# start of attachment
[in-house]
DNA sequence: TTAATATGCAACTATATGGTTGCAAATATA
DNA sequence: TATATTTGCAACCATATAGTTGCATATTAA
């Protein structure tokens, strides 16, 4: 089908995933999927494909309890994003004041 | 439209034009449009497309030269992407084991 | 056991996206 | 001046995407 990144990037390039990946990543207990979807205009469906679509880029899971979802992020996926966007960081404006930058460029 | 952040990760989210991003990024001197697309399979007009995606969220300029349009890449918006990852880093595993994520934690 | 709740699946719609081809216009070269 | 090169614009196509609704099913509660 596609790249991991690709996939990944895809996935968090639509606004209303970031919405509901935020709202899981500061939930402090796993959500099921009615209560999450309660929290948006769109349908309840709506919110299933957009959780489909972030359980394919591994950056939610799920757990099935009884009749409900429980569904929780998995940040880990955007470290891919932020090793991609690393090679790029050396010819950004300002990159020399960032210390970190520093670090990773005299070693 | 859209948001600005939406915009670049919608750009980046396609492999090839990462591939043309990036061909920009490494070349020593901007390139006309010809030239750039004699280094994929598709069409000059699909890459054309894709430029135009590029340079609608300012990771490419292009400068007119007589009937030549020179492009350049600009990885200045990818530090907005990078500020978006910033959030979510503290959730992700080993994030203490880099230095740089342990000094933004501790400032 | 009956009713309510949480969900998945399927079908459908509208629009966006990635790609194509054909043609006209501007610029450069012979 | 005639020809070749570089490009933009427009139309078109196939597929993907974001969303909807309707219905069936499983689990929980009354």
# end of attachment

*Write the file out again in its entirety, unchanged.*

[in-house]
DNA sequence: TTAATATGCAACTATATGGTTGCAAATATA
DNA sequence: TATATTTGCAACCATATAGTTGCATATTAA
């Protein structure tokens, strides 16, 4: 089908995933999927494909309890994003004041 | 439209034009449009497309030269992407084991 | 056991996206 | 001046995407 990144990037390039990946990543207990979807205009469906679509880029899971979802992020996926966007960081404006930058460029 | 952040990760989210991003990024001197697309399979007009995606969220300029349009890449918006990852880093595993994520934690 | 709740699946719609081809216009070269 | 090169614009196509609704099913509660 596609790249991991690709996939990944895809996935968090639509606004209303970031919405509901935020709202899981500061939930402090796993959500099921009615209560999450309660929290948006769109349908309840709506919110299933957009959780489909972030359980394919591994950056939610799920757990099935009884009749409900429980569904929780998995940040880990955007470290891919932020090793991609690393090679790029050396010819950004300002990159020399960032210390970190520093670090990773005299070693 | 859209948001600005939406915009670049919608750009980046396609492999090839990462591939043309990036061909920009490494070349020593901007390139006309010809030239750039004699280094994929598709069409000059699909890459054309894709430029135009590029340079609608300012990771490419292009400068007119007589009937030549020179492009350049600009990885200045990818530090907005990078500020978006910033959030979510503290959730992700080993994030203490880099230095740089342990000094933004501790400032 | 009956009713309510949480969900998945399927079908459908509208629009966006990635790609194509054909043609006209501007610029450069012979 | 005639020809070749570089490009933009427009139309078109196939597929993907974001969303909807309707219905069936499983689990929980009354």